U.S. RIFLE GARAND T31 BULLPUP

U.S. RIFLE GARAND T31 BULLPUP

U.S. RIFLE GARAND T31 "BULLPUP" .30 (T65E1) SN# 2 Manufactured by Springfield Armory, Springfield, Ma. - Limited prototype experimental select-fire weapon shoulder weapon; never went into production. Lightweight, selective full and semiautomatic rifle with an in-line stock in an attempt to reduce recoil. Cyclic rate of fire 600 rpm. Weapon weighs approximately 8.7 lbs. without accessories. Handguard cooled by circulating fresh air. German FG42 rear sight. Rubber stock and handguard. This was the last model worked on by John Garand. Magazine missing. Markings: Receiver: U.S./CAL. 30 T-31/SA # 2. Weapon transferred to the Museum on 12 April 1961. At that time weapon was appraised at $100.00. HISTORICAL SUMMARY OF ACTIVITIES: 1JUL1951 - 31DEC1951 - "T31 Rifle. Bay State Tool and Machine Company has delivered 200 magazine tubes, bases and followers for the T31 Rifle. New closing lever springs of two diameter wire have been received. Mathewson Tool Company has completed trigger guards and butt lock plungers. A new and simple design of grenade launcher, range control and sight is near completion and parts are being fabricated. Elimination of flash from climb compensator is expected as gas travels more than twice the distance before exit from tubes. Adjustment of the grenade sight will automatically set gas port for the same grenade range desired. At no distance will the bolt be energized beyond that of normal bullet firing regardless of grenade weight or type of propellant cartridge used." Notes: Weapon represented a novel approach to the elimination of recoil, muzzle flash and muzzle blast. The straight-in-line operating mechanism of the T31 is to the rear of the pistol grip, with the stock acting as a receptacle for the recoiling parts of the breech mechanism. This would allow for greater stability in automatic fire. However, the expended cartridge cases were ejected to the right and very close to the rifleman's face. The T31 also has a new gas system devised by Garand. In this pneumatic system, he surrounded the barrel with a sealed "tin can" or tube, which extended from the receiver to the muzzle. At the forward portion of the "can" he attached a muzzle brake. When the rifle was fired, and the projectile exited the barrel, a portion of propellant gases were deflected against the front end of the tube. The sudden entry of gases into the space between the barrel and the tube generated a shock wave of gases, which was transmitted from the muzzle to the breech end of the "tin can" where it actuated a tappet piston. The piston unlocked the breech mechanism as it moved to the rear. Garand provided a gas relief valve to prevent the pressure within the tube from reaching the point it would puncture the barrel. The problem Garand had was that there was an excessive amount of fouling or powder residue that accumulated inside the "tin can" and around the gas escape ports of the muzzle brake. After a 2,000 round test, over one pound of fouling was found inside the container, or 3 grains of residue for every shot fired. Garand would alter this gas system for a more conventional one that tapped the operating gases directly from the barrel. Garand left the Springfield Armory on April 30, 1953. At the time of his retirement the T31, this second model, was still uncompleted. The project was terminated, but Garand's ideas did have lasting value. The magazine he designed was later incorporated in the M14. The T31 magazine was fabricated by the Bay State Tool and Machine Company. The Mathewson Tool Company assisted with the fabrication of the rifle itself. Garand would work with the Mathewson Tool Company in the early fabrication of the T44 rifle. Here he would make even more improvements on his magazine. "John Garand had lost none of his innovative brilliance, and he produced a remarkable rifle that sought to eliminate the three bug bears of that .30-caliber cartridge - muzzle blast, muzzle flash, and most of all, recoil. His ingenious design may have come closest to accommodating the unattainable parameters. But by answering the design requirements with an extremely short rifle stock and an ammunition clip behind the trigger, the weapon didn't look like an army rifle, and the Ordnance Committee refused to consider it. There was no written committee record of this." William H. Hallahan References: Hallahan, William H. MISFIRE: THE HISTORY OF HOW AMERICA'S SMALL ARMS HAVE FAILED OUR MILITARY. Charles Scribner's Sons. N.Y., N.Y. 1994. Stevens, Blake. U.S. RIFLE M14 FROM JOHN GARAND TO THE M21. Collector Grade Publications Inc. Toronto, Canada. 1991.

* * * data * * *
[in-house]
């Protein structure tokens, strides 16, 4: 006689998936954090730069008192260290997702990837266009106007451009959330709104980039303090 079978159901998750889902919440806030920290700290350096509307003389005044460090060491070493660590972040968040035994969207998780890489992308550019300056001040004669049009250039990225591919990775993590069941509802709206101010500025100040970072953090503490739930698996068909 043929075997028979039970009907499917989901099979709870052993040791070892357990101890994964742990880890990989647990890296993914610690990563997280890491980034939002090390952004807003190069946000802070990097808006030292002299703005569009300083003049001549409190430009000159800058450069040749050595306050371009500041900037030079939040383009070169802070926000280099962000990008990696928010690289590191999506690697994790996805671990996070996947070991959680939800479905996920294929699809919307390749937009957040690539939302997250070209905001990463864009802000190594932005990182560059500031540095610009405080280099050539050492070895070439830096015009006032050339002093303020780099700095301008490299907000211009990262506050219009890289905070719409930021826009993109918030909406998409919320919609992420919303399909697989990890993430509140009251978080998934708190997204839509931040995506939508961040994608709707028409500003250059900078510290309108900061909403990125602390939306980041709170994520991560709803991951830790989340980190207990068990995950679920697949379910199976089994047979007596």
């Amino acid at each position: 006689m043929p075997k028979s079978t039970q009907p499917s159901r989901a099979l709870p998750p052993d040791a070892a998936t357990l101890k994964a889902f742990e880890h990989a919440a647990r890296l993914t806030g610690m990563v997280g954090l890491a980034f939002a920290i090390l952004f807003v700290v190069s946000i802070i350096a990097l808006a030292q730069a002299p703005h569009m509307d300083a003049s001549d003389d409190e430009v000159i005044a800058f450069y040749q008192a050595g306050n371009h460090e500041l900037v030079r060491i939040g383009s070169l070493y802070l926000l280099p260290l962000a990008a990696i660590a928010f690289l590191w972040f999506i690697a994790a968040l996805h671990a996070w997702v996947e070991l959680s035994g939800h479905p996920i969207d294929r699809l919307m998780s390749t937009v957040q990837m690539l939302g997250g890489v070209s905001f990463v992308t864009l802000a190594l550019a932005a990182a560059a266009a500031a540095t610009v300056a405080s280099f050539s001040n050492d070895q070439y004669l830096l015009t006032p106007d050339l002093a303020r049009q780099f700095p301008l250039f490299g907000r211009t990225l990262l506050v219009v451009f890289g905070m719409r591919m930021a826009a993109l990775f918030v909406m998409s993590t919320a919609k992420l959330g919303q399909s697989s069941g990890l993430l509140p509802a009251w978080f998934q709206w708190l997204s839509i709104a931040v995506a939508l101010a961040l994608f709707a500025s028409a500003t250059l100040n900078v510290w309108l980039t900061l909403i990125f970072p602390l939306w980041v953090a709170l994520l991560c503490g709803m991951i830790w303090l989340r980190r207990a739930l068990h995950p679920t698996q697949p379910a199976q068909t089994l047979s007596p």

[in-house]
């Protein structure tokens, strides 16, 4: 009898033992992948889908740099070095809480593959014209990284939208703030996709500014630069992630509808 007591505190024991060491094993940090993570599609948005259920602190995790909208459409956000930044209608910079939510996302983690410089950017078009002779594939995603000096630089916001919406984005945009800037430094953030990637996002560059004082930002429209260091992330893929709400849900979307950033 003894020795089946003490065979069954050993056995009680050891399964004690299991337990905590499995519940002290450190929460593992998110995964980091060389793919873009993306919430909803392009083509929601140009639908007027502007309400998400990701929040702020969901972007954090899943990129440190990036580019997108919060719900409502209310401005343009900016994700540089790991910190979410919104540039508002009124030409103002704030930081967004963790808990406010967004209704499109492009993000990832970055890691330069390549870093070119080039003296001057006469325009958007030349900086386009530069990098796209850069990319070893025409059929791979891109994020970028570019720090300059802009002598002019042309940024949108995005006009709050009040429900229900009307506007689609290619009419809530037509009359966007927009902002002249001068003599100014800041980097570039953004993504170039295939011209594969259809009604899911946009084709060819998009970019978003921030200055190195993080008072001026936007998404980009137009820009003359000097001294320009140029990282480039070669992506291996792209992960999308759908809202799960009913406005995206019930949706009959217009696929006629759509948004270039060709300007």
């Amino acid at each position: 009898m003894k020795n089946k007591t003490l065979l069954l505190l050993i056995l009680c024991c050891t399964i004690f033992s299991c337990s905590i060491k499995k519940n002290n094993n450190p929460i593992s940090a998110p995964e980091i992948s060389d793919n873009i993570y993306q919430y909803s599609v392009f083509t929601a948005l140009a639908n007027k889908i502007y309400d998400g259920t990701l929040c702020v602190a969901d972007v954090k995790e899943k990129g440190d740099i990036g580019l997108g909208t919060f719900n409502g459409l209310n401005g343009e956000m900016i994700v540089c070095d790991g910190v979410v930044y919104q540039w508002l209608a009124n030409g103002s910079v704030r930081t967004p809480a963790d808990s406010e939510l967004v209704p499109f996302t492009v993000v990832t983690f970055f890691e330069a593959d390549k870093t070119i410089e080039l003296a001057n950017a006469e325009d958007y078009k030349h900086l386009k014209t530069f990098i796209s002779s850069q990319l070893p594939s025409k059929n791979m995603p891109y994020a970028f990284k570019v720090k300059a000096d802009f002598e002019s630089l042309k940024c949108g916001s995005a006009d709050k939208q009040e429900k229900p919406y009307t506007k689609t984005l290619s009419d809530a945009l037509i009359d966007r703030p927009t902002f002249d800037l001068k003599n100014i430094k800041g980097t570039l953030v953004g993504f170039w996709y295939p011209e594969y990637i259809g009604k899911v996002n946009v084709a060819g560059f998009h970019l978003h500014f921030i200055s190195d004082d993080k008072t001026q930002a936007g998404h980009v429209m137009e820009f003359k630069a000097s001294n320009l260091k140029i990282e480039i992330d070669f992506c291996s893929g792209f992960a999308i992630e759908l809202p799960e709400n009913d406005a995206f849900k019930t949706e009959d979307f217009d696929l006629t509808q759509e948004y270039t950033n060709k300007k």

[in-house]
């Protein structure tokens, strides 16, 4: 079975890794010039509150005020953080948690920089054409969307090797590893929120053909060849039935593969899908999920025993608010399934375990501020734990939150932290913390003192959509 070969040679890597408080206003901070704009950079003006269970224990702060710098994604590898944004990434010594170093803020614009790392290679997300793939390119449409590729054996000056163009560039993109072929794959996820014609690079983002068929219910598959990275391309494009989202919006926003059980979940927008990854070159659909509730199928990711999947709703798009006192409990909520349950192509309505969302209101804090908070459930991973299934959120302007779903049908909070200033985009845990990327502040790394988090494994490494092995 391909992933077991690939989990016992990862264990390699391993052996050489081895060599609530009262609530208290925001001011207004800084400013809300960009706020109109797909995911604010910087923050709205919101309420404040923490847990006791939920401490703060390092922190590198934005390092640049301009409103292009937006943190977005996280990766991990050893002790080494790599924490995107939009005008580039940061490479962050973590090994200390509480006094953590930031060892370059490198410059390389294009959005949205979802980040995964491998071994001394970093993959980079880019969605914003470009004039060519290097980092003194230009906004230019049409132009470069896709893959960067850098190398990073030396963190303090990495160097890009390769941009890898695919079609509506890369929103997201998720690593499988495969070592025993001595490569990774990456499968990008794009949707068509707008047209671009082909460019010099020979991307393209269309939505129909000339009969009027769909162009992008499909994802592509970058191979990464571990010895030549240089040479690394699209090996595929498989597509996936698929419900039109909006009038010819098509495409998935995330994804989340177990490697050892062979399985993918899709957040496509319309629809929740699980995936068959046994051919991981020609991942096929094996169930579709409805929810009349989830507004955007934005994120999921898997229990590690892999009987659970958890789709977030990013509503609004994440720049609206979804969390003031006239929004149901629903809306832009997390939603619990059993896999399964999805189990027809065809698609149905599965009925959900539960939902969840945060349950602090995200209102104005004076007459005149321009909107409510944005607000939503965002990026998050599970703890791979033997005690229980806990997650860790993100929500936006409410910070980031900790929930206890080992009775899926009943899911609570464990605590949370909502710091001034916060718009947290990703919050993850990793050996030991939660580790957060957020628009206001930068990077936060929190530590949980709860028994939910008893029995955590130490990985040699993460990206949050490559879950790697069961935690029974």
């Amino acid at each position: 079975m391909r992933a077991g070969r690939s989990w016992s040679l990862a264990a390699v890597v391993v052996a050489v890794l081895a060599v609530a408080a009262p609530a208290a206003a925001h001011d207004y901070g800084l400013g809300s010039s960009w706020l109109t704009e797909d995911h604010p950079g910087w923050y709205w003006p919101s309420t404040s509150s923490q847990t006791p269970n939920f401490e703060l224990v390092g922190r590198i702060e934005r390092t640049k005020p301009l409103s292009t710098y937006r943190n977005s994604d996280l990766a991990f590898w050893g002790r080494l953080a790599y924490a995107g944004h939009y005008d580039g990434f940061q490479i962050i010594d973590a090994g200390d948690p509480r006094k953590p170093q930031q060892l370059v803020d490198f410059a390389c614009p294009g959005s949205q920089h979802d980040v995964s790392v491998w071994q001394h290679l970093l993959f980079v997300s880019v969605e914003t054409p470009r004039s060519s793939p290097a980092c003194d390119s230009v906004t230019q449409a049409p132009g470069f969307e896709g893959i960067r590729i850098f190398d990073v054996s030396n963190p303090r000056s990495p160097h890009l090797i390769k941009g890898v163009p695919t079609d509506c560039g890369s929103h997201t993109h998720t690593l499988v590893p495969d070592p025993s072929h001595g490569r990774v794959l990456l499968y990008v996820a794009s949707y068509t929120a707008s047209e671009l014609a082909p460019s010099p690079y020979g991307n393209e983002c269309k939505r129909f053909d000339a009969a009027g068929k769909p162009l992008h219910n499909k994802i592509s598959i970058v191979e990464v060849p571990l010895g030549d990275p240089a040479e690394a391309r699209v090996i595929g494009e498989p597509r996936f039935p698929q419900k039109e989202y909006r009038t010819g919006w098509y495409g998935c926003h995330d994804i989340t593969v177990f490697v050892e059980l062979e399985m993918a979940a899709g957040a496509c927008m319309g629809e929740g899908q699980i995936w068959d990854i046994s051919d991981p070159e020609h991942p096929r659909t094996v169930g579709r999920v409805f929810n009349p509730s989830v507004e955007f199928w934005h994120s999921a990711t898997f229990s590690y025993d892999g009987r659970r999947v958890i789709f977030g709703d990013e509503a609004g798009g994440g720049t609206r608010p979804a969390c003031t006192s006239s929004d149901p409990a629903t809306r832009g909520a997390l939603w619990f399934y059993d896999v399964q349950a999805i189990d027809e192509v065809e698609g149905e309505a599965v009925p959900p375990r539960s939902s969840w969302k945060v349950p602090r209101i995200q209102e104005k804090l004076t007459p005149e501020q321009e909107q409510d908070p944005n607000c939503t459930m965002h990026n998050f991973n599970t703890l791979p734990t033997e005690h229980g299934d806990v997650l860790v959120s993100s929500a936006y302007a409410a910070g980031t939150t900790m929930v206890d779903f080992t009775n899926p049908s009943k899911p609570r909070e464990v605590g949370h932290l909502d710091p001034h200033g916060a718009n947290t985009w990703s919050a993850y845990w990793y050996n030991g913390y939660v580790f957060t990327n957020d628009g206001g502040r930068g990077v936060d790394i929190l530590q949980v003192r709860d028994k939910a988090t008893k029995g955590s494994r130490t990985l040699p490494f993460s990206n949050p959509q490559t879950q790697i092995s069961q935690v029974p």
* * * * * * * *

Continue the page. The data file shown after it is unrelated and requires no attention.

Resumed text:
Submitted by: Roger Desbois